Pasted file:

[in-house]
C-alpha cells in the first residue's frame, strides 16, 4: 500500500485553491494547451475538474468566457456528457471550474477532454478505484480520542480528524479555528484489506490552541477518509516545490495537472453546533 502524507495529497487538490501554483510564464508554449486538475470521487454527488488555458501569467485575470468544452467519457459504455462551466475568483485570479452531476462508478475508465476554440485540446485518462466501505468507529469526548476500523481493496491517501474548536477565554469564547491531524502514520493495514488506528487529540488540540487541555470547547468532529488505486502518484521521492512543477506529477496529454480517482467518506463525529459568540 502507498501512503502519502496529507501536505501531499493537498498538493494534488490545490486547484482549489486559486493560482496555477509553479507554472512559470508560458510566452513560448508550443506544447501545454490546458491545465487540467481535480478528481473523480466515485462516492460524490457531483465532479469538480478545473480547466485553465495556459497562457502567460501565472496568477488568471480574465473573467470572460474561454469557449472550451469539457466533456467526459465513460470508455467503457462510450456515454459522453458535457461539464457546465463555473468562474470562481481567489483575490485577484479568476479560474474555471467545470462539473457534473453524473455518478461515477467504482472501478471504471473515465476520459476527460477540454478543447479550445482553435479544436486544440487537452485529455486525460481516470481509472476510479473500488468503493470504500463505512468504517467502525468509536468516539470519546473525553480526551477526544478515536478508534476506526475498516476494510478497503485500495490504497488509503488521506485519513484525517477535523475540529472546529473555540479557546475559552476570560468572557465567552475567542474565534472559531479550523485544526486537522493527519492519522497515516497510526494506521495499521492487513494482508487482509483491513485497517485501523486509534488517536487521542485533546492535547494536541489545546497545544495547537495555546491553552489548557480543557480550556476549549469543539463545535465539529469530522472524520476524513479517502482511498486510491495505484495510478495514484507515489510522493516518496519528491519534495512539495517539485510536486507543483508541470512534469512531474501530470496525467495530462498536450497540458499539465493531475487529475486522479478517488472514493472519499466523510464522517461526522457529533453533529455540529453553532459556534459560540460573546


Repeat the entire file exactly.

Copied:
[in-house]
C-alpha cells in the first residue's frame, strides 16, 4: 500500500485553491494547451475538474468566457456528457471550474477532454478505484480520542480528524479555528484489506490552541477518509516545490495537472453546533 502524507495529497487538490501554483510564464508554449486538475470521487454527488488555458501569467485575470468544452467519457459504455462551466475568483485570479452531476462508478475508465476554440485540446485518462466501505468507529469526548476500523481493496491517501474548536477565554469564547491531524502514520493495514488506528487529540488540540487541555470547547468532529488505486502518484521521492512543477506529477496529454480517482467518506463525529459568540 502507498501512503502519502496529507501536505501531499493537498498538493494534488490545490486547484482549489486559486493560482496555477509553479507554472512559470508560458510566452513560448508550443506544447501545454490546458491545465487540467481535480478528481473523480466515485462516492460524490457531483465532479469538480478545473480547466485553465495556459497562457502567460501565472496568477488568471480574465473573467470572460474561454469557449472550451469539457466533456467526459465513460470508455467503457462510450456515454459522453458535457461539464457546465463555473468562474470562481481567489483575490485577484479568476479560474474555471467545470462539473457534473453524473455518478461515477467504482472501478471504471473515465476520459476527460477540454478543447479550445482553435479544436486544440487537452485529455486525460481516470481509472476510479473500488468503493470504500463505512468504517467502525468509536468516539470519546473525553480526551477526544478515536478508534476506526475498516476494510478497503485500495490504497488509503488521506485519513484525517477535523475540529472546529473555540479557546475559552476570560468572557465567552475567542474565534472559531479550523485544526486537522493527519492519522497515516497510526494506521495499521492487513494482508487482509483491513485497517485501523486509534488517536487521542485533546492535547494536541489545546497545544495547537495555546491553552489548557480543557480550556476549549469543539463545535465539529469530522472524520476524513479517502482511498486510491495505484495510478495514484507515489510522493516518496519528491519534495512539495517539485510536486507543483508541470512534469512531474501530470496525467495530462498536450497540458499539465493531475487529475486522479478517488472514493472519499466523510464522517461526522457529533453533529455540529453553532459556534459560540460573546